Caching in the .NET Stack: Inside-Out

A comprehensive look at caching throughout the .NET stack, covering WCF, Web API, Web Forms and MVC. You'll learn how and where to add caching, and you'll see the huge performance benefits you can expect.
Course info
Rating
(205)
Level
Intermediate
Updated
Jun 27, 2013
Duration
4h 45m
Table of contents
Introduction to Caching in the .NET Stack
Caching Inside the Solution
Solution Cache: Local Stores
Solution Cache: Remote Stores
Controlling Items in the Solution Cache
ASP.NET Output Caching
Caching Outside the Solution
Considerations for Client Caches
Controlling items in Client Caches
Measuring Performance Improvements
Course Summary
Description
Course info
Rating
(205)
Level
Intermediate
Updated
Jun 27, 2013
Duration
4h 45m
Description

In this course we look at caching as a tool to improve your solution's performance and capacity. Using a distributed demo solution, we add caching inside the solution using a simple AOP approach, where you'll learn how to use different caches: the .NET MemoryCache, NCache Express, AppFabric Caching, and memcached. We use some custom caches based on Azure Table Storage and disk shares, and you'll see how to set up ASP.NET Output Caching to use different solution caches. You'll learn how to add caching outside the solution with HTTP response headers so consumers of your website and API can cache solution resources locally, and reduce traffic to your servers. Finally, you'll learn how to analyze items to configure them for maximum cache effectiveness, how to control items in caches, and how to measure the performance improvements you get from caching.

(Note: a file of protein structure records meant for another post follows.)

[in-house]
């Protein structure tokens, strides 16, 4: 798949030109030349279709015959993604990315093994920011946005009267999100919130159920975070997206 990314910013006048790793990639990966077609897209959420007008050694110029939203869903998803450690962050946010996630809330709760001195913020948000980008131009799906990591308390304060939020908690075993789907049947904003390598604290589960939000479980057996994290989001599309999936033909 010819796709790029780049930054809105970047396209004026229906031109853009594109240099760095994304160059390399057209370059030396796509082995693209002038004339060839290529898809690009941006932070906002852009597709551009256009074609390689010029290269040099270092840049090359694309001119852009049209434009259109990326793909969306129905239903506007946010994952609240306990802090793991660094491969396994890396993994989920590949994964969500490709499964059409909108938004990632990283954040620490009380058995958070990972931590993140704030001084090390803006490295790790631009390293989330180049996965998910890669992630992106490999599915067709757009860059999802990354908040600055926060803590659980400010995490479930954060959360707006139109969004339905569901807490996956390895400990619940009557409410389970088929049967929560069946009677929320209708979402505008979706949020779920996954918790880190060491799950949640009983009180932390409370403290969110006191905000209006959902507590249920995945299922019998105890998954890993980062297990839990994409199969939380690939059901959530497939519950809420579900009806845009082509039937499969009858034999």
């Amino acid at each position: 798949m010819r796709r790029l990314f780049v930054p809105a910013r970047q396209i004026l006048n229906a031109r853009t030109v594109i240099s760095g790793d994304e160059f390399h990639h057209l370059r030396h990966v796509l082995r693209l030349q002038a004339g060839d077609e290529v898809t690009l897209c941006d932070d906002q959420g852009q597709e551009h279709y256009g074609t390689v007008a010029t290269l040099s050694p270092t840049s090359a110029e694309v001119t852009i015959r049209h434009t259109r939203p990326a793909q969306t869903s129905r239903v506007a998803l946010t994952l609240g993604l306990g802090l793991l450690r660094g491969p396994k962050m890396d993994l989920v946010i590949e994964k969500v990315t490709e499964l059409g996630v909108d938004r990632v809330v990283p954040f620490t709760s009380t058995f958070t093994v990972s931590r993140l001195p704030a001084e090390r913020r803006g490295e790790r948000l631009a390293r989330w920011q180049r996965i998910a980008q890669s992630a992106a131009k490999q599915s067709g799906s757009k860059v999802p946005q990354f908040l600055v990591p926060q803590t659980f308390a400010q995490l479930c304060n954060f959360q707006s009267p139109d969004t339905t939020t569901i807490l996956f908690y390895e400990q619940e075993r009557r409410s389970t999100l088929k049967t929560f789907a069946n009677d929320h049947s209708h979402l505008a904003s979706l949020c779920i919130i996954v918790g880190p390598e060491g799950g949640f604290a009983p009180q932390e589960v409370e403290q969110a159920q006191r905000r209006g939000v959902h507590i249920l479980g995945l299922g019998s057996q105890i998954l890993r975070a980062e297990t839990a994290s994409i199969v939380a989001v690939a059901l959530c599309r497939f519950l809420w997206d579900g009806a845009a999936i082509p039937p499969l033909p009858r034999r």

About the author
About the author

Elton is an independent consultant specializing in systems integration with the Microsoft stack. He is a Microsoft MVP, blogger, and practicing Technical Architect.

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Section Introduction Transcripts
Section Introduction Transcripts

Introduction to Caching in the .NET Stack
Hi, my name's Elton. Welcome to Caching in the. NET Stack: Inside Out. A course which aims to show you how to use caching, to maximize the speed of your solution, and at the same time minimize the hardware you need to run it efficiently. Caching is all about performance, the caching techniques we'll look at can substantially improve the performance of your solution. You'll see a bottom line improvement in the response time of your website or your API, and equally important you'll also see more effective utilization of your infrastructure. If my server's there, caches the result of a database query, and avoids running that query again. Not only does my service layer save the cost of calling the database, but the database saves the cost of executing the query. And if the database is used as efficiently as it can be, then it can support greater load, and as our solution gets more popular, we push about the point where we need to scale the hardware. The same is true of compute resources in your service and presentation layers. So caching throughout the stack will make your solution leaner as well as faster.

Caching Inside the Solution
Hi. My name's Elton. And this is Caching Inside the Solution, the next module in Caching in the. Net Stack Inside Out. In this module, we'll have a tour around the demo solution to see how it looks for consumers, and we'll identify couple of fundamental improvements we can make by adding caching inside the solution. Then we'll implement caching in one part of the solution explicitly by manually using a cache in one of our method calls, and we'll see the basic pattern for caching. Then, we'll take that manual approach and make it generic, using aspect oriented programming, to abstract away the details of the cache pattern, allowing us to add method level caching anywhere in the solution in a simple and consistent way. Next we'll have it deep dive into the code for the CacheCallHandler, which is how our AOP framework does method level caching. And we'll look at an alternative pattern, we can use for scenarios where the normal approach doesn't fit. Lastly, we'll take a step back from the code and look at what we need to know about a resource to decide if it's suitable for caching. And if so what sort of cache, will give us the most effective reuse.